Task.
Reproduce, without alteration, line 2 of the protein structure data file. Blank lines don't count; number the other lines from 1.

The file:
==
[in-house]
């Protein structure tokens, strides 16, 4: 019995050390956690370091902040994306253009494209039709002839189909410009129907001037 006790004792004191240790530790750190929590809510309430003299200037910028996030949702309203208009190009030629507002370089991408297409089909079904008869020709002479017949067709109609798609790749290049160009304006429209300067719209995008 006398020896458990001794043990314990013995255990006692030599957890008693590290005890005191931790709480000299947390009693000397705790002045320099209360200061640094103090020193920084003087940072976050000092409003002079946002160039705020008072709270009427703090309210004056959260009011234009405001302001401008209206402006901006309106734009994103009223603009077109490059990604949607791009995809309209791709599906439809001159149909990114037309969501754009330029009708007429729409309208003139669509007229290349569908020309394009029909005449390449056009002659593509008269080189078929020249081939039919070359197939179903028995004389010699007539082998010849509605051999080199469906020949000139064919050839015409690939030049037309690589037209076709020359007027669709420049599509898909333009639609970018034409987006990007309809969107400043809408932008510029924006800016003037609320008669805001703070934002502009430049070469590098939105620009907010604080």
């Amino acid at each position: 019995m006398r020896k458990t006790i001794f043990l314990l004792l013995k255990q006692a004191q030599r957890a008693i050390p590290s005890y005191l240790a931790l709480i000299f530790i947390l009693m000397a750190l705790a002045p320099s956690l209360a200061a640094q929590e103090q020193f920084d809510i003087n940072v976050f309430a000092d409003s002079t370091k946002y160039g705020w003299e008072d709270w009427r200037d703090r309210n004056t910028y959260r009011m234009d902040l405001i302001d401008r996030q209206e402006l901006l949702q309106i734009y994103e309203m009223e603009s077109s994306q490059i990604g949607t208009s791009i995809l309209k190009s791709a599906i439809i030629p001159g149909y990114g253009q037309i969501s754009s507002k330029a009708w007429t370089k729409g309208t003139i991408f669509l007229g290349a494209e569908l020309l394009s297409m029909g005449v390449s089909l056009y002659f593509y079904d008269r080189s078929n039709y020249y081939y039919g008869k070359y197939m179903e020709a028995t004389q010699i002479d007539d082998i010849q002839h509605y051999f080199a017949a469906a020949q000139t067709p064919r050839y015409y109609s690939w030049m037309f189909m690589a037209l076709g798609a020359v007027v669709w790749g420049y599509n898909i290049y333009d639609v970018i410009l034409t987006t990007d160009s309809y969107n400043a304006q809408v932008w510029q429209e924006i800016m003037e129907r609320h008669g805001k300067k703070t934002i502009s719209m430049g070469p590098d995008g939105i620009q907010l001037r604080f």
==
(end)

């Protein structure tokens, strides 16, 4: 019995050390956690370091902040994306253009494209039709002839189909410009129907001037 006790004792004191240790530790750190929590809510309430003299200037910028996030949702309203208009190009030629507002370089991408297409089909079904008869020709002479017949067709109609798609790749290049160009304006429209300067719209995008 006398020896458990001794043990314990013995255990006692030599957890008693590290005890005191931790709480000299947390009693000397705790002045320099209360200061640094103090020193920084003087940072976050000092409003002079946002160039705020008072709270009427703090309210004056959260009011234009405001302001401008209206402006901006309106734009994103009223603009077109490059990604949607791009995809309209791709599906439809001159149909990114037309969501754009330029009708007429729409309208003139669509007229290349569908020309394009029909005449390449056009002659593509008269080189078929020249081939039919070359197939179903028995004389010699007539082998010849509605051999080199469906020949000139064919050839015409690939030049037309690589037209076709020359007027669709420049599509898909333009639609970018034409987006990007309809969107400043809408932008510029924006800016003037609320008669805001703070934002502009430049070469590098939105620009907010604080």